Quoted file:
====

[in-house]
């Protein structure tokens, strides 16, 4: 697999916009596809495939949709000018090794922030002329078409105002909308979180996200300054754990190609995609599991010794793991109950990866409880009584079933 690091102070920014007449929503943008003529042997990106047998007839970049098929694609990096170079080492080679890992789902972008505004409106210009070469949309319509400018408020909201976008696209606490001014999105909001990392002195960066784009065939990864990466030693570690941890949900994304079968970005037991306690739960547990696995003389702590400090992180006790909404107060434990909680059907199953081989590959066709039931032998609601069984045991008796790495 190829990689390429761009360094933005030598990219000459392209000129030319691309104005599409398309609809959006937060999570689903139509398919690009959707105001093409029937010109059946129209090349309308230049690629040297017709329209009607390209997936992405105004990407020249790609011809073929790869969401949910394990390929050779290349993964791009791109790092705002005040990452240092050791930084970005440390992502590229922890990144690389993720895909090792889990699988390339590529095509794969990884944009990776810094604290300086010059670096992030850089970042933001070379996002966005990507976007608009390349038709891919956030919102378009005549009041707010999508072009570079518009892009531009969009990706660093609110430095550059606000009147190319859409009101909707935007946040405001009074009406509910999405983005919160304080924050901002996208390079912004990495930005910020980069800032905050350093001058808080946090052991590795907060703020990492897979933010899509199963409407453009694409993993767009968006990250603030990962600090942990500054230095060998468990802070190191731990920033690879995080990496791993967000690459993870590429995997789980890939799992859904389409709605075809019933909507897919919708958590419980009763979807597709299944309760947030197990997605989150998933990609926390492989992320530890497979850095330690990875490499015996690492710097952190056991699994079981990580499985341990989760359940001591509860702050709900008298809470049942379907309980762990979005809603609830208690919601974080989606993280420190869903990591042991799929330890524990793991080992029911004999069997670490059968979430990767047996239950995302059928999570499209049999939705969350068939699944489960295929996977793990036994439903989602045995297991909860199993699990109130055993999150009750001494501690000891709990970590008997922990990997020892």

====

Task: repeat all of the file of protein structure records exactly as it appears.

[in-house]
């Protein structure tokens, strides 16, 4: 697999916009596809495939949709000018090794922030002329078409105002909308979180996200300054754990190609995609599991010794793991109950990866409880009584079933 690091102070920014007449929503943008003529042997990106047998007839970049098929694609990096170079080492080679890992789902972008505004409106210009070469949309319509400018408020909201976008696209606490001014999105909001990392002195960066784009065939990864990466030693570690941890949900994304079968970005037991306690739960547990696995003389702590400090992180006790909404107060434990909680059907199953081989590959066709039931032998609601069984045991008796790495 190829990689390429761009360094933005030598990219000459392209000129030319691309104005599409398309609809959006937060999570689903139509398919690009959707105001093409029937010109059946129209090349309308230049690629040297017709329209009607390209997936992405105004990407020249790609011809073929790869969401949910394990390929050779290349993964791009791109790092705002005040990452240092050791930084970005440390992502590229922890990144690389993720895909090792889990699988390339590529095509794969990884944009990776810094604290300086010059670096992030850089970042933001070379996002966005990507976007608009390349038709891919956030919102378009005549009041707010999508072009570079518009892009531009969009990706660093609110430095550059606000009147190319859409009101909707935007946040405001009074009406509910999405983005919160304080924050901002996208390079912004990495930005910020980069800032905050350093001058808080946090052991590795907060703020990492897979933010899509199963409407453009694409993993767009968006990250603030990962600090942990500054230095060998468990802070190191731990920033690879995080990496791993967000690459993870590429995997789980890939799992859904389409709605075809019933909507897919919708958590419980009763979807597709299944309760947030197990997605989150998933990609926390492989992320530890497979850095330690990875490499015996690492710097952190056991699994079981990580499985341990989760359940001591509860702050709900008298809470049942379907309980762990979005809603609830208690919601974080989606993280420190869903990591042991799929330890524990793991080992029911004999069997670490059968979430990767047996239950995302059928999570499209049999939705969350068939699944489960295929996977793990036994439903989602045995297991909860199993699990109130055993999150009750001494501690000891709990970590008997922990990997020892």